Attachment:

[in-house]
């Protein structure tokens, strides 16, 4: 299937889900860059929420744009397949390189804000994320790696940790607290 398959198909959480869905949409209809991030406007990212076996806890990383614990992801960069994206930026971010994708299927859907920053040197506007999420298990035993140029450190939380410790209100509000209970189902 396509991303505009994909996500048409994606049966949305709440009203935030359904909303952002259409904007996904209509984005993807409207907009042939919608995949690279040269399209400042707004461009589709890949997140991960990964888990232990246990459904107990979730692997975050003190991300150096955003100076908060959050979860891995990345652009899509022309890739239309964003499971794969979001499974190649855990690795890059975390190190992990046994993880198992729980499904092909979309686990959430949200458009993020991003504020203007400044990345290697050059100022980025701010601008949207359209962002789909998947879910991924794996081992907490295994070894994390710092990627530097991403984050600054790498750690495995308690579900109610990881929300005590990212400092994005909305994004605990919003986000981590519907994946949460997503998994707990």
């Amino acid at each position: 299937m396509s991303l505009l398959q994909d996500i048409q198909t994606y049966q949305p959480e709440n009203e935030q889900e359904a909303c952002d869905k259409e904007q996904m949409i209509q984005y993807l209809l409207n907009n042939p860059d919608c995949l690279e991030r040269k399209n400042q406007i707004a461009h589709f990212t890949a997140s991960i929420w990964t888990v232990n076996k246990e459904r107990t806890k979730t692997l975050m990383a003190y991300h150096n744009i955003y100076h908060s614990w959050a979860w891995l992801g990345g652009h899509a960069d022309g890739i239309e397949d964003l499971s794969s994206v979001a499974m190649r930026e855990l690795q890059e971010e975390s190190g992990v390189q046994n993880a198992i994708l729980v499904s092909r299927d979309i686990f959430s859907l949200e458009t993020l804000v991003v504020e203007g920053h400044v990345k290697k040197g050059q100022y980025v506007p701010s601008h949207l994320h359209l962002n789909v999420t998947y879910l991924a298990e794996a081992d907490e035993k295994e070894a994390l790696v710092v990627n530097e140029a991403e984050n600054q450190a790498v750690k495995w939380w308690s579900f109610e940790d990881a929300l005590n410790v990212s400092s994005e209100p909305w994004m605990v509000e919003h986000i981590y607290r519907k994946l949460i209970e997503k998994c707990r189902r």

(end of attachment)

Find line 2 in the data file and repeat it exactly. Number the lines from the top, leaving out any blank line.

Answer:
């Protein structure tokens, strides 16, 4: 299937889900860059929420744009397949390189804000994320790696940790607290 398959198909959480869905949409209809991030406007990212076996806890990383614990992801960069994206930026971010994708299927859907920053040197506007999420298990035993140029450190939380410790209100509000209970189902 396509991303505009994909996500048409994606049966949305709440009203935030359904909303952002259409904007996904209509984005993807409207907009042939919608995949690279040269399209400042707004461009589709890949997140991960990964888990232990246990459904107990979730692997975050003190991300150096955003100076908060959050979860891995990345652009899509022309890739239309964003499971794969979001499974190649855990690795890059975390190190992990046994993880198992729980499904092909979309686990959430949200458009993020991003504020203007400044990345290697050059100022980025701010601008949207359209962002789909998947879910991924794996081992907490295994070894994390710092990627530097991403984050600054790498750690495995308690579900109610990881929300005590990212400092994005909305994004605990919003986000981590519907994946949460997503998994707990």